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Methotrexate for treatment of inactive Crohn's disease

Patel V, MacDonald JK, McDonald JW, Chande N
Published Online: 
7 October 2009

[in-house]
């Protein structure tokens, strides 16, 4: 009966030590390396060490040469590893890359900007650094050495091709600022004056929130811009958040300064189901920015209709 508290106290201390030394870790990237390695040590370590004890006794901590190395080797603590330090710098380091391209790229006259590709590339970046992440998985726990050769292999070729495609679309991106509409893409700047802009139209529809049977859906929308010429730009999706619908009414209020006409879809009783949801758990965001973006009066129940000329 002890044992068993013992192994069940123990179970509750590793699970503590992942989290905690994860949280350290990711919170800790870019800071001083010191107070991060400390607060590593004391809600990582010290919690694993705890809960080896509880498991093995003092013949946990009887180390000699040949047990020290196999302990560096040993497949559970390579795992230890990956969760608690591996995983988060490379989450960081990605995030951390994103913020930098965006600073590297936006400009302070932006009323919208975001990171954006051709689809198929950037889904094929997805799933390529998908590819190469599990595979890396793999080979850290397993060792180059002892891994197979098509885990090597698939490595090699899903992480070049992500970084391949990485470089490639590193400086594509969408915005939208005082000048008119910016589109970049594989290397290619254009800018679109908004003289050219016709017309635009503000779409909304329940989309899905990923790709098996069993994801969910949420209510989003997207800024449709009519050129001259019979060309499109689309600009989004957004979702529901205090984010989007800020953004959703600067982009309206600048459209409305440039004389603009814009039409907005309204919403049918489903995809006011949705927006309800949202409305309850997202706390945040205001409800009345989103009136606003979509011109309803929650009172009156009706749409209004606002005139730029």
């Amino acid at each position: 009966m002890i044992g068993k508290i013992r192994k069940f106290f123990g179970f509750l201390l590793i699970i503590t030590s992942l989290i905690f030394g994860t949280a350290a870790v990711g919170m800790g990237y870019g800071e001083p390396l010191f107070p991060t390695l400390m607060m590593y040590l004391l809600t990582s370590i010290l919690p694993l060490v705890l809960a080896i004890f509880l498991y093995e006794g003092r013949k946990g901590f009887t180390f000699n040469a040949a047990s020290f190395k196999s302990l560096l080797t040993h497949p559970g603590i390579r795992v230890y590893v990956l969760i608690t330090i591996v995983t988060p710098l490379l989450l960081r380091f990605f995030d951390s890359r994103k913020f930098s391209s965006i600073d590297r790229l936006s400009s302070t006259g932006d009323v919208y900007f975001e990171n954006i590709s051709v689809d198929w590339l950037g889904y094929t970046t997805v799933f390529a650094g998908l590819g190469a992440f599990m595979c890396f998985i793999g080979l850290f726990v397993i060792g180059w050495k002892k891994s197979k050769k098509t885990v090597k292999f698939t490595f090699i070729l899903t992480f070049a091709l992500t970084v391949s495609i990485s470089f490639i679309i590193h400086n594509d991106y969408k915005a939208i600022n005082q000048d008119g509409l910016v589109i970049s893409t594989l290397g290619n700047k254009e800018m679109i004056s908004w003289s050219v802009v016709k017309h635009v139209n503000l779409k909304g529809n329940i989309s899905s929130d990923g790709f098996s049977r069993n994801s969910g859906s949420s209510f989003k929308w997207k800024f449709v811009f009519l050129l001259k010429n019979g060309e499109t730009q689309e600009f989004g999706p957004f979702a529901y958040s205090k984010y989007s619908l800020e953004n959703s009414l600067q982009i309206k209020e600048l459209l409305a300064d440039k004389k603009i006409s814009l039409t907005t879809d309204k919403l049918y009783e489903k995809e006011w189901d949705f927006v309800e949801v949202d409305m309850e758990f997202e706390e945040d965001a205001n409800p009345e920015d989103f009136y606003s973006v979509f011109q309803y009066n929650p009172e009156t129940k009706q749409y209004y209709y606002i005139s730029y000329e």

Crohn's disease is a chronic inflammatory disease of the intestines that frequently occurs in the lower part of the small intestine, called the ileum. However, Crohn’s disease can affect any part of the digestive tract, from the mouth to the anus. The most common symptoms are abdominal pain and diarrhea. Methotrexate is a drug that suppresses the body's natural immune responses and may suppress inflammation associated with Crohn’s disease. This review shows that methotrexate (15 mg/week) injected intramuscularly (i.e. into muscles located in the arm or thigh) for 40 weeks is an effective treatment for preventing relapse (return of disease symptoms) among patients whose disease became inactive while taking higher doses of intramuscular methotrexate (25 mg/week). Side effects occurred in a small number of patients. These side effects are usually mild in nature and include nausea and vomiting, cold symptoms, abdominal pain, headache, joint pain and fatigue. Methotrexate (12.5 to 15 mg/week) taken orally has not been shown to be effective treatment for inactive Crohn's disease. However, there has been little study of this approach.